A win with yard long bean

Yard long bean, or sitaw in Filipino, is a legume that lives up to its name, for it can grow up to about a yard in length. It is a vigorous climbing plant that produces pods of about 14 to 30 inches long within 60 days of sowing. The pods can come in varying shades of green or purple, and are known to be a good source of dietary fiber, folate, Vitamins A and C, and some minerals. It is considered one of the most important crops in the Philippines and in other Asian countries like Malaysia, Thailand, Indonesia, China, and Taiwan.

In general, it is a warm season crop and can be planted in a wide range of climatic conditions. Here in the Philippines, this crop can be planted all year round. It can tolerate heat and low rainfall, but grows relatively slow in cold environments.

Huge income potential

Based on East-West Seed’s research, if a one-hectare area is planted with yard long bean, and if management is good, farmers can have an average net income of PhP 258,610 to PhP 1,158,610, depending on the prevailing market price (see Table 1).

Table 1. Cost and Return Analysis

Ensuring a good harvest

It is important to ensure that your yard long beans are free from pests and diseases to get a good yield. Erratic weather patterns could stress yard long beans, making them vulnerable to pests and diseases, such as the cowpea mosaic virus (CPMV).

Cowpea mosaic is a disease of legumes that mainly affects the yard long bean. The disease is caused by the cowpea mosaic virus, a beetle-transmitted comovirus from the family Secoviridae. Beetles acquire the virus in short feedings, with no latent period, and can remain viruliferous or infectious for up to eight days, depending on the species. CPMV can also be transmitted through contaminated farm tools that can introduce the virus from infected to healthy plants. Plants affected by the disease show mosaic, blisters, leaf distortion, and a decrease in flower production. Pods of severely infected plants become short and unmarketable.

Characteristic symptoms of Cowpea mosaic in yard long bean include infected plants showing mosaic and blisters on leaves and shorter and twisted pods (in photo).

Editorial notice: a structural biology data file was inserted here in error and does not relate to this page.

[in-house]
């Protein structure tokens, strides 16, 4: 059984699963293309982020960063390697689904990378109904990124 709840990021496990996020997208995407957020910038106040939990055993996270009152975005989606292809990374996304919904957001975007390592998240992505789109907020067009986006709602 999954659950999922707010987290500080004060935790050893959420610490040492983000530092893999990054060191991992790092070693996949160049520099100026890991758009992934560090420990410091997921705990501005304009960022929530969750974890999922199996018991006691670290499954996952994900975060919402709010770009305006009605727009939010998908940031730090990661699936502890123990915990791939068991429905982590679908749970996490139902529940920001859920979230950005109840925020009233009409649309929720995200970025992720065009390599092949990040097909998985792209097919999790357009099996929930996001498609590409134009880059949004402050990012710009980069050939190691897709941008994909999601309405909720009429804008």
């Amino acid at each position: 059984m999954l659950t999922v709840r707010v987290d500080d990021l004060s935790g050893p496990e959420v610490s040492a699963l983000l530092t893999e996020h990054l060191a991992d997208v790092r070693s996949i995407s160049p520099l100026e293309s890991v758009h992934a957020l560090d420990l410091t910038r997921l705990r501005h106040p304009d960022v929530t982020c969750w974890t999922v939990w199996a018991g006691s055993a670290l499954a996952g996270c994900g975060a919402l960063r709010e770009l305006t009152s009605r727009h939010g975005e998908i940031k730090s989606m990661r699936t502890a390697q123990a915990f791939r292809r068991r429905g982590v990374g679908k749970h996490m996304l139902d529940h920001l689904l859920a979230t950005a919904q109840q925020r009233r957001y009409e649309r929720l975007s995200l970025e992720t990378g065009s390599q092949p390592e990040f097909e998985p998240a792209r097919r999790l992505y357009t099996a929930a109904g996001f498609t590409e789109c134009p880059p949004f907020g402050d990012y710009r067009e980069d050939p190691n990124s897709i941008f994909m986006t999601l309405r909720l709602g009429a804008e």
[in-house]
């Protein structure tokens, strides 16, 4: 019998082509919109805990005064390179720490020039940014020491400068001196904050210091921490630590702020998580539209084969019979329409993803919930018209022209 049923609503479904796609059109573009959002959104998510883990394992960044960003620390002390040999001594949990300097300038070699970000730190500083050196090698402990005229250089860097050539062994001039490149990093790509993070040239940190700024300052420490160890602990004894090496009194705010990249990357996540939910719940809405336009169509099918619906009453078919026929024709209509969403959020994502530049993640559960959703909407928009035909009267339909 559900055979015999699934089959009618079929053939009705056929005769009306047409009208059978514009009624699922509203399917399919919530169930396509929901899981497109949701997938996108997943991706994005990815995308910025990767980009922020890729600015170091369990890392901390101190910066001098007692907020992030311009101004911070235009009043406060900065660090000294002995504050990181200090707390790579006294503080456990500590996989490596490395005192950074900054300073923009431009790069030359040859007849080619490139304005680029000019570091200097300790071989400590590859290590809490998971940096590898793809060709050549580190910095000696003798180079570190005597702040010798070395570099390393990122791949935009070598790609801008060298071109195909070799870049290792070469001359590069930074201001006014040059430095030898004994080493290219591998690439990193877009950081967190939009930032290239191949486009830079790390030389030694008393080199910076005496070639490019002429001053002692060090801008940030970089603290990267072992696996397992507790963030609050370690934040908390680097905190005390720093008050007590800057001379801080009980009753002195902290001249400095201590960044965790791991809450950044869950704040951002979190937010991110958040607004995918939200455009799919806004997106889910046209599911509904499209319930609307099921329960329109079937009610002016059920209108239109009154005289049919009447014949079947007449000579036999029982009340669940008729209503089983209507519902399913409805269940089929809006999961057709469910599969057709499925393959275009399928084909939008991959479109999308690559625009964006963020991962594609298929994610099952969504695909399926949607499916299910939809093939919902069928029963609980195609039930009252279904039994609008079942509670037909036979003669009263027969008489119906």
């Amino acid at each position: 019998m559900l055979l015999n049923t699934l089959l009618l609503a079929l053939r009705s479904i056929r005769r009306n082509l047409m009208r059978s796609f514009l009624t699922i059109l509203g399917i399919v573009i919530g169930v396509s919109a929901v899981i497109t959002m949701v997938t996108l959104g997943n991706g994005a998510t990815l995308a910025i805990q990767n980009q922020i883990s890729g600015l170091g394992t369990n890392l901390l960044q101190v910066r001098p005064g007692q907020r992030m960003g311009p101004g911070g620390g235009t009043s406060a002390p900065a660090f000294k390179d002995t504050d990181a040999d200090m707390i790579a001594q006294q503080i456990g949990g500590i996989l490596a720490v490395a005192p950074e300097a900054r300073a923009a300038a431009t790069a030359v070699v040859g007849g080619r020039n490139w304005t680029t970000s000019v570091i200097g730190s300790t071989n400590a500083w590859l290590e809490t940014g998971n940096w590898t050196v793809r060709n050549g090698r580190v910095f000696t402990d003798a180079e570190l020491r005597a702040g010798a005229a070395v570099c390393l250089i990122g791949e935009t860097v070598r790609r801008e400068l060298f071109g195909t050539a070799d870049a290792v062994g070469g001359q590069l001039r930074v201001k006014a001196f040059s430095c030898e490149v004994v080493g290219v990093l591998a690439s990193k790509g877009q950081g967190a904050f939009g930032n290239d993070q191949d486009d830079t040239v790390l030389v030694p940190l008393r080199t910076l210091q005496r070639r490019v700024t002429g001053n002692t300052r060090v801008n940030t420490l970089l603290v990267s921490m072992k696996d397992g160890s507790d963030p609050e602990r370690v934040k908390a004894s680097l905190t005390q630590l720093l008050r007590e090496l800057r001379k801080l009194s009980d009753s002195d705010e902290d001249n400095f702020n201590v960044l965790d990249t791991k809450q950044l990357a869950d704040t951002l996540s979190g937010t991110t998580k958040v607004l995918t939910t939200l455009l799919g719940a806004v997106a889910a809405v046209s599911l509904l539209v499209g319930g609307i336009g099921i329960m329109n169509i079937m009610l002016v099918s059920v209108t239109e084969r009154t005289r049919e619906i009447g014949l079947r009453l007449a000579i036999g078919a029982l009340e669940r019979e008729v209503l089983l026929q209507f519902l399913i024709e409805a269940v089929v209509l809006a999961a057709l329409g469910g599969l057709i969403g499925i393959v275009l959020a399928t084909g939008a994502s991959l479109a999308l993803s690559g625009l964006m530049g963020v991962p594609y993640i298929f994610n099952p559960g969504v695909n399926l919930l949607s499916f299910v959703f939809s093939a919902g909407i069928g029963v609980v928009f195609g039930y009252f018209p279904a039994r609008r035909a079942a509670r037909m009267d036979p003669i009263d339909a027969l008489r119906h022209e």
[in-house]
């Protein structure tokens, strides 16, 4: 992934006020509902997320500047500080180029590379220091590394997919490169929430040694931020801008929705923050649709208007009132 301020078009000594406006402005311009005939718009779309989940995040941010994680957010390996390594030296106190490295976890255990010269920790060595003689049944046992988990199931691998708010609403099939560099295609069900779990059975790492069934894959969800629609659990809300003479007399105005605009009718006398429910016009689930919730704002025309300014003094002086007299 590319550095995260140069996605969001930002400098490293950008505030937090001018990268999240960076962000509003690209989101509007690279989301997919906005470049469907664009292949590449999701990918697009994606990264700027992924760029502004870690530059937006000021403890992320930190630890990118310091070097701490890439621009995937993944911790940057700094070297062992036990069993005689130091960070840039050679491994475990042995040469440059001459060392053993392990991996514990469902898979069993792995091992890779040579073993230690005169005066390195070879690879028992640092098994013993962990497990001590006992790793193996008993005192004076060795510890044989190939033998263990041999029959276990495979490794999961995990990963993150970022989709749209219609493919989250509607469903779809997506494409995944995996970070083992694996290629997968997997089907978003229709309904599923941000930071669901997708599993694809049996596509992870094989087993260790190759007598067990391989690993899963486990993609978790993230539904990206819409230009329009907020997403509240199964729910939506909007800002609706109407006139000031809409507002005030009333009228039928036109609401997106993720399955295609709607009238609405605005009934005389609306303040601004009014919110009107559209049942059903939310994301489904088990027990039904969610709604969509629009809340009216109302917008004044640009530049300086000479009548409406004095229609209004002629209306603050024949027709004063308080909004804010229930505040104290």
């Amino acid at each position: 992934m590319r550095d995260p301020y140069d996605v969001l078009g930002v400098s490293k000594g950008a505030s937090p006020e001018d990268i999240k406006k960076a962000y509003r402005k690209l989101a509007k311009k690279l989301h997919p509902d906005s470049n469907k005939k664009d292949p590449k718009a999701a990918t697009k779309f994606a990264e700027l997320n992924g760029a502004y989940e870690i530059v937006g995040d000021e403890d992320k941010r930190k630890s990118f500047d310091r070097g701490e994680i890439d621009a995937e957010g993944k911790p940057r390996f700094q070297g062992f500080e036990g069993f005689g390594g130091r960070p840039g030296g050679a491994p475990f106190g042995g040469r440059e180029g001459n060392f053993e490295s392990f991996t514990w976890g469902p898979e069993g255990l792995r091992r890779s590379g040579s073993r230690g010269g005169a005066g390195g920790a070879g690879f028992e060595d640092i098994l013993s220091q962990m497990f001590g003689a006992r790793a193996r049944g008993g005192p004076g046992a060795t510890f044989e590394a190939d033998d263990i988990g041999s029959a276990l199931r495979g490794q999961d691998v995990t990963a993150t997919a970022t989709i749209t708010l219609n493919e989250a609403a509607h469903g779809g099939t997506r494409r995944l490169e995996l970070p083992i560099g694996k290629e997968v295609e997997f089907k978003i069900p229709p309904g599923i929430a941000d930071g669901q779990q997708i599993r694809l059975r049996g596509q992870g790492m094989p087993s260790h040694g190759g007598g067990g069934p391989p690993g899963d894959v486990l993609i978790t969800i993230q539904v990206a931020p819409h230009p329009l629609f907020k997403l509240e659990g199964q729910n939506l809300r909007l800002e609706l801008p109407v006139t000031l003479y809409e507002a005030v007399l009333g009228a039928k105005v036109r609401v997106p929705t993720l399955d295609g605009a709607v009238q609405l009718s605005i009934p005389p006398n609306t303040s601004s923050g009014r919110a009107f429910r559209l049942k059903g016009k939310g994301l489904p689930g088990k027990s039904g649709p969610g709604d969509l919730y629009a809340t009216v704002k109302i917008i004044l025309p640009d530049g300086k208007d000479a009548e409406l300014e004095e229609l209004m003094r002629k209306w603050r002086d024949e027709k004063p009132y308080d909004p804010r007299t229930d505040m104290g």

Based on literature, yield loss can go as high as 95% if the disease is not properly managed. Like most virus diseases, combined practices of regular monitoring, early detection, good cultural practices, and control of insect vectors should be employed. The use of yard long bean varieties with high level of resistance to the disease, such as East-West Seeds’ new varieties ‘Matikas’ and ‘Makisig,’ can also significantly reduce the risk of serious yield losses due to cowpea mosaic.

Aside from having resistance to CPMV, both Matikas and Makisig are high-yielding varieties with good plant vigor and improved pod qualities. They have smoother and glossier skin compared to existing varieties in the market. Matikas is medium green in color, while Makisig has a dark green color. They can grow up to 60 centimeters long.

Here are more tips in growing yard long beans:

1. Thorough land preparation is important. Well pulverized and leveled soil can contribute to good seed germination. It is also recommended to mix well-composted manure into the soil during land preparation to boost soil fertility.

2. Seeds are sown directly in the field at a planting distance of 30 to 50 centimeters with at least 1 to 2 seeds per hill or a seeding rate of 7-10 kg of seeds per hectare. Soil moisture must be good during sowing, but not too wet.

3. Minimal application of nitrogen-based fertilizer is recommended since the plants have their own ability to fix atmospheric nitrogen. Too much application of nitrogen can cause over-abundant leaf growth and reduced pod production. Side dressing of complete fertilizer can be done every other week one month after sowing and with addition of muriate of potash at the start of flowering to support the developing pods.

4. Trellising posts are installed in the field 10 to 15 days after sowing to hold up the growing vines.

5. Application of ample amount of water during the dry months is necessary to increase yield and improve plant vigor. The pods become short, fibrous, and deformed with low moisture.

6. Proper weed management also contributes in increasing the productivity of the crop. It can also help reduce the pest population and disease incidence. Some weed control measures include spot hand weeding, light cultivation, and mulching.

7. Harvesting will start at 55 to 60 days after sowing, with a harvest interval of one day. Pods are ready for harvest at seven to 10 days after flowering, or when the pods are still tender and the seeds are not yet fully developed. Proper timing of picking and handling of harvested pods is essential to keep it marketable.

Visit East-West Seed’s GrowHow to access more tips and download our vegetable farming guides. To diagnose your plant’s disease, visit East-West Seed’s Plant Doctor (

This appeared without a byline in Agriculture Monthly’s September 2019 issue.

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